Commercial Spaceflight: Creating 21st Century Jobs

Obama's bold, new plan for NASA is a win-win decision, creating thousands of new high-tech jobs and helping America retain its leadership role in science and technology.
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Picture how different your life would be if commercial air travel didn't exist -- and imagine the millions of jobs that would vanish. Fortunately, commercial passenger aviation does exist and it exists because the U.S. government in the 1920s wisely decided to begin flying "air mail" on commercial airplanes, accelerating the growth of the entire passenger airline industry. President Obama's bold, new plan for NASA, announced earlier this month, makes an equally wise decision by promoting the growth of commercial spaceflight. This is a win-win decision; creating thousands of new high-tech jobs and helping America retain its leadership role in science and technology.

President Obama's decision to invest in this growing industry comes at a perfect time. Entrepreneurial companies like Virgin Galactic, Scaled Composites, SpaceX, Sierra Nevada Space Systems, Masten Space Systems, Armadillo Aerospace, XCOR Aerospace, and Blue Origin are investing their own money, right now, to create new jobs across the nation, including my home state of New Mexico, as they roll out innovative space vehicles. Even the larger, more traditional firms that build launch vehicles for government satellite missions are throwing their hat into the ring to launch new commercial space activities. Commercial spaceflight represents the type of dynamic innovation that we need to create 21st century jobs. Indeed, commercial space companies are one of the few industries that have continued to hire people during the recession.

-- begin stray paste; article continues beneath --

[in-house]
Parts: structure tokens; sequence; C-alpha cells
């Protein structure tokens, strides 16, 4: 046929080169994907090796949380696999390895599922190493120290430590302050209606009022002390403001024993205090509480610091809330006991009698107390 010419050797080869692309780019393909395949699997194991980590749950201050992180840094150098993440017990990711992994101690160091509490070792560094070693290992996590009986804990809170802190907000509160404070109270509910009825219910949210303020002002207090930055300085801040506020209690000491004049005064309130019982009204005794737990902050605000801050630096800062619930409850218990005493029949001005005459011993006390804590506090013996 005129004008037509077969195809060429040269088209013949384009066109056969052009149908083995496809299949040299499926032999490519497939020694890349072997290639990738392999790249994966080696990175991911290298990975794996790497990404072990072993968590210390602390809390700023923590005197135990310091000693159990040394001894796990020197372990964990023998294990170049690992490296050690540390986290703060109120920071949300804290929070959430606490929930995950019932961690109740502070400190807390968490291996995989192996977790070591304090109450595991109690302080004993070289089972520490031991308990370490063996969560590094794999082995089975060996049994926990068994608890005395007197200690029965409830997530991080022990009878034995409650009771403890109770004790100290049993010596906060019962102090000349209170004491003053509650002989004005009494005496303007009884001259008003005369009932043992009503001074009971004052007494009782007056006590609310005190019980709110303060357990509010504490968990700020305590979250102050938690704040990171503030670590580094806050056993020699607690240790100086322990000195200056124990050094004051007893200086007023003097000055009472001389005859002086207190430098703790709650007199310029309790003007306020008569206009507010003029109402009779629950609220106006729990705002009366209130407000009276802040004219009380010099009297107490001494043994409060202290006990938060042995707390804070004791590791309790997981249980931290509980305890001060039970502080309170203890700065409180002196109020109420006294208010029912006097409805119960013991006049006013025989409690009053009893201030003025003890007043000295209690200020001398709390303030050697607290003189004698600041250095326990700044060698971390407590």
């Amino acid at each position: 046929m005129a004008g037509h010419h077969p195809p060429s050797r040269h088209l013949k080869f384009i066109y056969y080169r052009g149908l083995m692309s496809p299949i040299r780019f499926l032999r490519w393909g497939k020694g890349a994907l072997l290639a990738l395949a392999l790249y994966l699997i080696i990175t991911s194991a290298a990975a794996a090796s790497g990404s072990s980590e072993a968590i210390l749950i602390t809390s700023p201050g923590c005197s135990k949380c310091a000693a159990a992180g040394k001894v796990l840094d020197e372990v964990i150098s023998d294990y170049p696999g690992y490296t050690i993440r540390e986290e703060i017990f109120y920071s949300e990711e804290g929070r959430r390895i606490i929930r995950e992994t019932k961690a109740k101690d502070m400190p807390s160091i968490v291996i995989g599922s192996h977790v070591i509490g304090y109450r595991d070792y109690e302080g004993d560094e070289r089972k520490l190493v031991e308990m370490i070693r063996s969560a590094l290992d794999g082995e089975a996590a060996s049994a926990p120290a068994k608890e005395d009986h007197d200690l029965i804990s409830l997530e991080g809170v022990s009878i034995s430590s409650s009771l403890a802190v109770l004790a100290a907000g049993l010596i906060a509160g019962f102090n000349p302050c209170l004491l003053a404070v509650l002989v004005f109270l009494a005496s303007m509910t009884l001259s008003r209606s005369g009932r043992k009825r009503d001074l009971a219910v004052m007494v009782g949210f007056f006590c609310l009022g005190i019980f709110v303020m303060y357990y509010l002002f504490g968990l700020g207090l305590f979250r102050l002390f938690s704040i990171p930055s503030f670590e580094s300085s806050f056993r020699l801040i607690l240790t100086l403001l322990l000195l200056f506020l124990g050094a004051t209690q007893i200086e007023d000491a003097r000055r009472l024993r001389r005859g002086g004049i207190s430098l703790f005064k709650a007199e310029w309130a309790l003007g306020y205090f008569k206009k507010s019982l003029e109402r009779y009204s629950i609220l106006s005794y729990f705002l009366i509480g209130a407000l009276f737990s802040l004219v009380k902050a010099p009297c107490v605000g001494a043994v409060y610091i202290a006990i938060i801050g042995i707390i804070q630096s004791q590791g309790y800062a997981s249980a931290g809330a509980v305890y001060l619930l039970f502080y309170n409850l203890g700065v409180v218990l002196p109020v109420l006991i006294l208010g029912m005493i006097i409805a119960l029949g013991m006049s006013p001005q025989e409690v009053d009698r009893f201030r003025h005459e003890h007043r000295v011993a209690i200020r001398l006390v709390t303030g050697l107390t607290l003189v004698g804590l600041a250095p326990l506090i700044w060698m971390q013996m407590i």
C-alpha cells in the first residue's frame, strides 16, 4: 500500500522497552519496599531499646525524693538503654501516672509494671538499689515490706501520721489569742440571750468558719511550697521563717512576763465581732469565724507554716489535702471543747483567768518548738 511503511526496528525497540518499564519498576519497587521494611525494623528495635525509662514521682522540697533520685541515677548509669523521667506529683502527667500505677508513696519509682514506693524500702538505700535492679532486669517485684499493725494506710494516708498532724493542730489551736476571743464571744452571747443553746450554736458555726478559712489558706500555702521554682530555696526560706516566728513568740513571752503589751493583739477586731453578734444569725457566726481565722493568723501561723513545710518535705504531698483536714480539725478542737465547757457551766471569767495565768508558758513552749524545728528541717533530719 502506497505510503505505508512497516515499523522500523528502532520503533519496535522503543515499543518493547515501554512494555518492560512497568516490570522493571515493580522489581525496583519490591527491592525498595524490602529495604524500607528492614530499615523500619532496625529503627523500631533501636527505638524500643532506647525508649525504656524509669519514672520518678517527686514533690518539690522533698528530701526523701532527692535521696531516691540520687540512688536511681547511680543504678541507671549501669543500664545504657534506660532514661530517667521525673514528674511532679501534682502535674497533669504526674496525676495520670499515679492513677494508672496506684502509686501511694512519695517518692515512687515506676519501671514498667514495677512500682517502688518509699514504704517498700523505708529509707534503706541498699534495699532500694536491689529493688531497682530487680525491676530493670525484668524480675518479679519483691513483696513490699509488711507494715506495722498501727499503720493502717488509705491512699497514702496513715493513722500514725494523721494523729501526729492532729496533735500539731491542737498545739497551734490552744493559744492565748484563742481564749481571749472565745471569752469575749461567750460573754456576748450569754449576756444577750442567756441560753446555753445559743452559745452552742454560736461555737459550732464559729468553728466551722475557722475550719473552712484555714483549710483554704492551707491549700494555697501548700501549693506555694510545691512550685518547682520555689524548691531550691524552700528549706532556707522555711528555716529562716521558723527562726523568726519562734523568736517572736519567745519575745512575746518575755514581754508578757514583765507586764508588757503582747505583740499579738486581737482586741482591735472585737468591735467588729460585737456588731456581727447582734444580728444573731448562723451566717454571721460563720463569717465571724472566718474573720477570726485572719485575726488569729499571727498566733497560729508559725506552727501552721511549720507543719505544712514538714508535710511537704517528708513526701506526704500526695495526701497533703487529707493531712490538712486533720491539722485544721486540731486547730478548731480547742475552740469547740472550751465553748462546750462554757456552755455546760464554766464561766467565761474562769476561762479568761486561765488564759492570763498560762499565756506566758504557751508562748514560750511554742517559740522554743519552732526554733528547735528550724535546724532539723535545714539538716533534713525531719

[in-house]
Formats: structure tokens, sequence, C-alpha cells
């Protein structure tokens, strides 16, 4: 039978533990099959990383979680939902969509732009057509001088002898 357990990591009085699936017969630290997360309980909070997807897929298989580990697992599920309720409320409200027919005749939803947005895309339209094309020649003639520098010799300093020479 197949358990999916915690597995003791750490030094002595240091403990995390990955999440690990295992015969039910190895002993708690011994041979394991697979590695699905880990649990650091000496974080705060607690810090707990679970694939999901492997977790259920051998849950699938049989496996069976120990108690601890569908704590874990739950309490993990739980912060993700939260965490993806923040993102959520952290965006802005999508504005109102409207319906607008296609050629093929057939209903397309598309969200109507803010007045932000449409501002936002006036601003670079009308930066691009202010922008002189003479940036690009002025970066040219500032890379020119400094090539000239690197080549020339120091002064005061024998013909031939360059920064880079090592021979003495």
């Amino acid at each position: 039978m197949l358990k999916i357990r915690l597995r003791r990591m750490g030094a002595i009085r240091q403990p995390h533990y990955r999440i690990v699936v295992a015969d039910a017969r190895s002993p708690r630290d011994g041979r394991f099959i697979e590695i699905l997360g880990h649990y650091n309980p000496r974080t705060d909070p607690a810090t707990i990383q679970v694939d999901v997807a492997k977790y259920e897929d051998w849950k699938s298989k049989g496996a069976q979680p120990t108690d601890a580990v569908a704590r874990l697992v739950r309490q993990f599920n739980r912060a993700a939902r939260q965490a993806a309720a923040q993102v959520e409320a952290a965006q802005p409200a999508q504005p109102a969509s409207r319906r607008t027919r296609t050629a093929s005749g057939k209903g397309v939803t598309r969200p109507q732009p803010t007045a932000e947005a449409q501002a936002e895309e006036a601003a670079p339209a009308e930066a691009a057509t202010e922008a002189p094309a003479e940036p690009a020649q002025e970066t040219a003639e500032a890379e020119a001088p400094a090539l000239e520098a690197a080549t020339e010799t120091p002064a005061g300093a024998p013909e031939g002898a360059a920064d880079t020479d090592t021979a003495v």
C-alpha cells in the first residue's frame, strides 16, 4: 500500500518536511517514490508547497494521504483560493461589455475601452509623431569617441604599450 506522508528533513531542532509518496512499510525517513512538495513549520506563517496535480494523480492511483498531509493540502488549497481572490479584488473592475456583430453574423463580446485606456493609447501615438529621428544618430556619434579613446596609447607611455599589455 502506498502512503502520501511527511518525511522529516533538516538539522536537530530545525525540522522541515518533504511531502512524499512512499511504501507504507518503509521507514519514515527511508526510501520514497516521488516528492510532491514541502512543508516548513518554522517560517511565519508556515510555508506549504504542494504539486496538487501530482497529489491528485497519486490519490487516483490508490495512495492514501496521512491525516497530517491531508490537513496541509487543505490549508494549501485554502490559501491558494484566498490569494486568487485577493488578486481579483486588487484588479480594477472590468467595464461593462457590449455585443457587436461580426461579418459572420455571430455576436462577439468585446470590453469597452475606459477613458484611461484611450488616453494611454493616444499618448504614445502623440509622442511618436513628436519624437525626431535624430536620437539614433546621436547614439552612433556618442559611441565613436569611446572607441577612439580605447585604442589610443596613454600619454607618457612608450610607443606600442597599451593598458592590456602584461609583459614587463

Our modern economy depends on space -- it is woven into our social fabric, from bank transactions and weather forecasts that depend on satellite signals, to GPS and the latest overhead images by commercial spacecraft that will help us rebuild Haiti. America's commercial space industry can bring private investment to the table and enable government dollars to go much further in meeting our goals. Our nation's military already benefits from the use of commercial communications and remote sensing satellites, and trusts the commercial sector to launch critical military satellites on rockets designed and built commercially. Now NASA is poised to follow in the same direction by placing an emphasis on commercial space.

In New Mexico, our support for commercial spaceflight is already reaping benefits. About 500 New Mexicans are now on the job, creating the first commercial spaceport in the world. Another 300 new jobs are expected this year. The spaceport is fulfilling its promise of inspiring young people to study math and science and developing our statewide economy. Our anchor tenant, Virgin Galactic, recently unveiled its completed, environmentally friendly spacecraft, and has over forty two million dollars deposited in reservations. The demand is there, and New Mexico will get its return on investment.

Americans will get their return on investment, too. The excitement of commercial spaceflight is already inspiring kids to pursue careers in science and technology, something our nation desperately needs to remain competitive with emerging powers like China.

Commercial space also offers an opportunity as Congress ponders how to create more jobs and cut the budget deficit. First, by partnering further with commercial industry; NASA can invest its limited tax dollars in new jobs and entire new industries. By lowering the price and increasing the frequency of human access to space, NASA astronauts, private explorers, and scientific ventures help strengthen the space economy. Second, it's vital that our space program be frugal while simultaneously producing more benefits for the American people. Commercial space will create immediate jobs, reduce costs, and allow NASA to do more with less. The government and private sector can work collaboratively to accelerate technology and innovation in space that will create a better tomorrow for all mankind.

We have no time to waste -- in a few months the aging Space Shuttle will fly its final mission and America will be without a space vehicle for the first time in over three decades. I am pleased that President Obama and NASA chief Charlie Bolden have decided to promote commercial spaceflight -- let's get to work building this growing industry! The Wright Brothers would be proud.

Bill Richardson is the governor of the state of New Mexico.

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